If your lawn is thin, rent a power seed slicer at an power equipment store and use the machine to add fresh seed to the existing lawn to make it thicker in just a few weeks.
The thicker your lawn is, the fewer weeds you will have next spring.
The fall is also the best time to add limestone or Jonathan Green Magic-Cal to sweeten the lawn and discourage moss growth.
If you have problems with water on the lawn during wet periods or have road salt damage to the grass on the side of the road, it is now time to apply Garden Gypsum to open up the soil and flush out road salt and break up the heavy soils.
Both products are available at your local garden center or feed and grain store.
Bring out your snow blower and get it started or have it tuned up for the year.
REMEMBER last October's snow storm, 16 inches plus from Washington DC to Maine--are you ready? Before you put your mower away for the year, change the oil, drain the gas tank, and sharpen the blade for next year, I like to spray the blade with WD-40 to keep it rust-free once sharpened.
Also, get the chain saw ready to cut if you should need it to remove fallen branches this winter.
Feed the lawn one more time between October and November, as the fall feeding is the best time to feed for your lawn.
Spring feeding gives you 25 % storage in the plant and 75% usage by the plant to grow, but in the fall it is just the opposite 75% storage for strong plants and 25% is used for growth and root development.
If you have any leftover fertilizer, place the bags in a plastic bag for winter storage and tie the top closed nice and tight to keep out moisture so fertilizer does not stick together creating a solid block of fertilizer for next spring--plus losing some of its effectiveness.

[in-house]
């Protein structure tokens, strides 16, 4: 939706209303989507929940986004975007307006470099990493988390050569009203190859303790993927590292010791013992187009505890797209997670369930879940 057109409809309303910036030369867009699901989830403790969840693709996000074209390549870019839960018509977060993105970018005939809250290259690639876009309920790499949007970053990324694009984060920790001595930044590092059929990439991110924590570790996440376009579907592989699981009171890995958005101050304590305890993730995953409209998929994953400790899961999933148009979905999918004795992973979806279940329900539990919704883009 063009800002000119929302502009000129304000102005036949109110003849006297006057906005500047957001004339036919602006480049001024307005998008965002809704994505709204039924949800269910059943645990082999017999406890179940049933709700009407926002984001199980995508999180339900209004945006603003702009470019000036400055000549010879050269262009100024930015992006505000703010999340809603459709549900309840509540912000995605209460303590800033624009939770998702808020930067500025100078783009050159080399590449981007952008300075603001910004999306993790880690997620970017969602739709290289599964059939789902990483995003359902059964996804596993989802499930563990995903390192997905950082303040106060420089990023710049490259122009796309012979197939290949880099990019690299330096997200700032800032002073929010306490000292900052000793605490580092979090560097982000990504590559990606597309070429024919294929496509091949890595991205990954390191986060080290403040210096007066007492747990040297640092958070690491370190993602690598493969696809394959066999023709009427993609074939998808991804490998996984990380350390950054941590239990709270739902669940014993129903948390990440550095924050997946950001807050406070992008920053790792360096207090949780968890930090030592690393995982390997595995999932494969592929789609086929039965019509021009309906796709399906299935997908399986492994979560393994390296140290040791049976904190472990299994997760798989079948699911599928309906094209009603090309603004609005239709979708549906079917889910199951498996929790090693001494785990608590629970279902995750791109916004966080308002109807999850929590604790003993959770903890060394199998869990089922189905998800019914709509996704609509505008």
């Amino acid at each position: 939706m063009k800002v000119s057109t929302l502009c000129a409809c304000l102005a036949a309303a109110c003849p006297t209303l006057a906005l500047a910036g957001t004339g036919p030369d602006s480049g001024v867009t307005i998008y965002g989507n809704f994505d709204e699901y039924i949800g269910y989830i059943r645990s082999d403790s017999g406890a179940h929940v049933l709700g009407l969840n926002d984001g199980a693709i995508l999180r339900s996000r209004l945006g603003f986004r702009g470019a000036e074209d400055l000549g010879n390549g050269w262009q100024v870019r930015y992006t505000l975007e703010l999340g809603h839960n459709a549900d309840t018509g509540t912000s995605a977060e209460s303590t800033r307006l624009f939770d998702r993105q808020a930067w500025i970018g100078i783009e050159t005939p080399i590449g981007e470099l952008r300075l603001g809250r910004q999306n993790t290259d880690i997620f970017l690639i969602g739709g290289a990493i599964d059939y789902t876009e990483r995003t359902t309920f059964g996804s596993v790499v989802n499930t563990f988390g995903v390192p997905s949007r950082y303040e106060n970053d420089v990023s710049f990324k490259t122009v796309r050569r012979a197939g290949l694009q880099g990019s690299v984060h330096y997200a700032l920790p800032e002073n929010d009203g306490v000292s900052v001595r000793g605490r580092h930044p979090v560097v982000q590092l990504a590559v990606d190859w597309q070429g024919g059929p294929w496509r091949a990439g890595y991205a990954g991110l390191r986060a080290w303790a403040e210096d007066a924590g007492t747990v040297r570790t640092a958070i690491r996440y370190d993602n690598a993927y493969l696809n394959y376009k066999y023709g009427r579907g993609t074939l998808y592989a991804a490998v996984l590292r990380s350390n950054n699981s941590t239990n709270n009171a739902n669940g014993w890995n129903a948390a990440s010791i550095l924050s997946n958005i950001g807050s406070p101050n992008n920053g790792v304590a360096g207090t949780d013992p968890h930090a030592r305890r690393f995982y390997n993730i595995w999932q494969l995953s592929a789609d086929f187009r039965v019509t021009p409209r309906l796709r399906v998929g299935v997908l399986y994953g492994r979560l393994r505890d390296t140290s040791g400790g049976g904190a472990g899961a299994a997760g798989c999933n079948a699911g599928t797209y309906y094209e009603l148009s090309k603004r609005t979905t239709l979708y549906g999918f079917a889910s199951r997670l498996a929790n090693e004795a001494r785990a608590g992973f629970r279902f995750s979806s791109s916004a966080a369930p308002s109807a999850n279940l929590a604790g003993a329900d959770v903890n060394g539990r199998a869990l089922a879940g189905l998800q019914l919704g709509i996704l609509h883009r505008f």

So pick up a bottle of fresh-squeezed apple cider and enjoy your fall garden.
Click to print this article.
Many of us still have houseplants on our deck, patio and even in the garden at this time of the year, and it's time now to begin the process of bringing them inside for the winter or putting them in the basement where it's frost-free and they can enjoy a nice cool winter of dormancy.
Follow these simple rules and your plants will acclimate themselves better to the move indoors.
The first thing to remember is that your plants will acclimate to the changes better if they can get into the house before the heat is turned on and the storm windows are put into place.
Right now your plants are getting morning dew that they love as it covers the plant and encourages new growth and flower bud production for our winter-flowering plants.
Plants love lots of daylight and even direct sun to enjoy, and they want good air movement to keep down possible fungus problems.
But the weather is beginning to cool off and that could cause a chilling effect that could damage plants with delicate foliage or those forming buds on the plant.
Here is what you need to do to prepare the plant for the move indoors.
Begin by washing the container with a mild bleach, soap and water bath.
This will destroy potential insect eggs or fungus spores placed on the container because of the temperature change.
If the pot is coming inside and it has a matching saucer, be sure to wash that as well.
Now check the foliage and the branches of the plant for possible insects.
If you find visible insects, webbing or small hard bumps on the stems or leaves of the plant and if the foliage feels sticky, you have potential problems that must be cared for before the plant comes back into the house.
Wash the foliage where you see the problem with a soft cloth that is soaked in a warm water and Dawn dish soap.
Dawn is the best foliage cleaner on the market today and with a bit of pressure you can easily remove the hard spots or bumps living on the plant called "scale."
This cleaning will remove the webbing that most likely contains red spider mites--a potential BIG problem if brought inside your home, because they will easily jump onto other plants already in your house.
Allow the soapy water mix to set on the foliage for 15 to 30 minutes after you have removed any noticeable problems--and be sure to get the mixture in all the crevices on the stems of the plant and on every leaf and branch.
Then spray the soapy mixture off the plant and you're almost ready for the move indoors.